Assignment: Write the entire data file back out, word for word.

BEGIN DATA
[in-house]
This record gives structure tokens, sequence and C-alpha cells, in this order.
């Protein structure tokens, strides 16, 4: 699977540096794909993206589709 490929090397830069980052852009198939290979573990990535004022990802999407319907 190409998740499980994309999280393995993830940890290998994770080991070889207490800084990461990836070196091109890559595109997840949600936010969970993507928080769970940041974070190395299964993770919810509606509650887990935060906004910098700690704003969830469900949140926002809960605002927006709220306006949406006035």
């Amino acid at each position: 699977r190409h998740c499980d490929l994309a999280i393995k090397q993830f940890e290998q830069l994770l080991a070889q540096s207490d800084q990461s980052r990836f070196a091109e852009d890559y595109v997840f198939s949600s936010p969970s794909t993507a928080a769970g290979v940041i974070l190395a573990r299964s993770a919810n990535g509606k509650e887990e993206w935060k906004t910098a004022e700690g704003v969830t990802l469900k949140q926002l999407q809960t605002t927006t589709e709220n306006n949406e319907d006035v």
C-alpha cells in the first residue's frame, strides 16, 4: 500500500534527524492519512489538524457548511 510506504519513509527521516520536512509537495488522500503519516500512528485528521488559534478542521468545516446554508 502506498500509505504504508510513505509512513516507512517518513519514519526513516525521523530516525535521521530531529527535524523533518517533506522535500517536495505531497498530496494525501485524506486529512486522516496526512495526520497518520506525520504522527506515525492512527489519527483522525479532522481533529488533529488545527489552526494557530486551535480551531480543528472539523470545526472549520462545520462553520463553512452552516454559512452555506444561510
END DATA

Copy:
[in-house]
This record gives structure tokens, sequence and C-alpha cells, in this order.
């Protein structure tokens, strides 16, 4: 699977540096794909993206589709 490929090397830069980052852009198939290979573990990535004022990802999407319907 190409998740499980994309999280393995993830940890290998994770080991070889207490800084990461990836070196091109890559595109997840949600936010969970993507928080769970940041974070190395299964993770919810509606509650887990935060906004910098700690704003969830469900949140926002809960605002927006709220306006949406006035």
């Amino acid at each position: 699977r190409h998740c499980d490929l994309a999280i393995k090397q993830f940890e290998q830069l994770l080991a070889q540096s207490d800084q990461s980052r990836f070196a091109e852009d890559y595109v997840f198939s949600s936010p969970s794909t993507a928080a769970g290979v940041i974070l190395a573990r299964s993770a919810n990535g509606k509650e887990e993206w935060k906004t910098a004022e700690g704003v969830t990802l469900k949140q926002l999407q809960t605002t927006t589709e709220n306006n949406e319907d006035v």
C-alpha cells in the first residue's frame, strides 16, 4: 500500500534527524492519512489538524457548511 510506504519513509527521516520536512509537495488522500503519516500512528485528521488559534478542521468545516446554508 502506498500509505504504508510513505509512513516507512517518513519514519526513516525521523530516525535521521530531529527535524523533518517533506522535500517536495505531497498530496494525501485524506486529512486522516496526512495526520497518520506525520504522527506515525492512527489519527483522525479532522481533529488533529488545527489552526494557530486551535480551531480543528472539523470545526472549520462545520462553520463553512452552516454559512452555506444561510